What happened to the recovery?
(The following isÂ slightly adapted from a short piece on page 3 in the new issue ofÂ Economy at Work, the quarterly publication I produce for CUPE, which also covers a lot ofÂ other relevant issues.)Â Â
Itâ€™s been a little over four years since Canadaâ€™s economy bottomed out in mid 2009.Â While we didnâ€™t suffer as deep a recession as many other countries, growth has been slower than previous recoveries.Â Many are still waiting for the recovery to take hold.
Stimulus spending ensured that the downturn wasnâ€™t as severe as it could have been and growth wasÂ stronger coming right out of the recession, but since then government austerity has slowed economic growth, putting us behind the even the 1990s recovery (see chart below).
While governments cut spending deeper in the mid-1990s, declining interest rates and a much more competitive dollar led to a surge in exports.Â Â Â Thatâ€™s not in the cards this time.Â Instead, interest rates are going up, putting a damper on growth and with the rest of the world in the doldrums, our net export situation has got worse.Â Canada may be open for business, but few are in the position to buy.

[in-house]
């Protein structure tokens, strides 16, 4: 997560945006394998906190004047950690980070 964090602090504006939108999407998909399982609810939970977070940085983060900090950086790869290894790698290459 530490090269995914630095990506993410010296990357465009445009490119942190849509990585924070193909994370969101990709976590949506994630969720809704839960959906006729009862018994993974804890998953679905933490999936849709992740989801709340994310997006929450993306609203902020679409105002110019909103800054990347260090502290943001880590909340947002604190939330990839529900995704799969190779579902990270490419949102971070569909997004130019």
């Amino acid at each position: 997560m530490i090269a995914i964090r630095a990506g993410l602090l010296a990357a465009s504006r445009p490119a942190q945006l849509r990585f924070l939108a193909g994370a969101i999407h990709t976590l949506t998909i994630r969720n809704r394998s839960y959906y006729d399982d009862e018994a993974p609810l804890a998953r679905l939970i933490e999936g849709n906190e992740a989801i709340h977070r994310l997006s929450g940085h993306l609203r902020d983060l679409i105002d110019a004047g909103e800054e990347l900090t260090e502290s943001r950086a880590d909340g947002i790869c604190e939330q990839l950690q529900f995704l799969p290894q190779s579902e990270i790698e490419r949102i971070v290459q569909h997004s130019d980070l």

Our current recovery isnâ€™t expected to pick up much speed, either.Â Forecasters expect growth to rise to about 2.5% in the next two years, but then to wane to about 2.3% for 2016 and 2017.Â Â The Bank of Canada’s senior deputy governor Tiff Macklem recentlyÂ revealedÂ that the Bank of Canada has downgraded its growth forecast for this year.
Overall growth in this â€œrecoveryâ€ is expected to average just 2.3 per centÂ a year from 2010 to 2017. Thatâ€™s almost a full percentage point lower than the 3.2 per centÂ average for similar recovery period in the 1980s and 1990s (see chart below).
If this recovery matched the growth rate of 1980s and 90s recoveries, Canada’s economic output would be $100 billion and 5 percentage points higher by the end of 2017 than it is currently forecasted to be.Â Â ThisÂ missing $100 billion works out toÂ aboutÂ $6,600 less per household: not aÂ great present for our sesquicentennial.
Is this the new normal: slower growth?Â Â It doesnâ€™t need to be.Â Thereâ€™s lots of excess cash on the sidelines or in speculative investments that would do more good if channeled into productive and social investmentsâ€”or in the hands of households.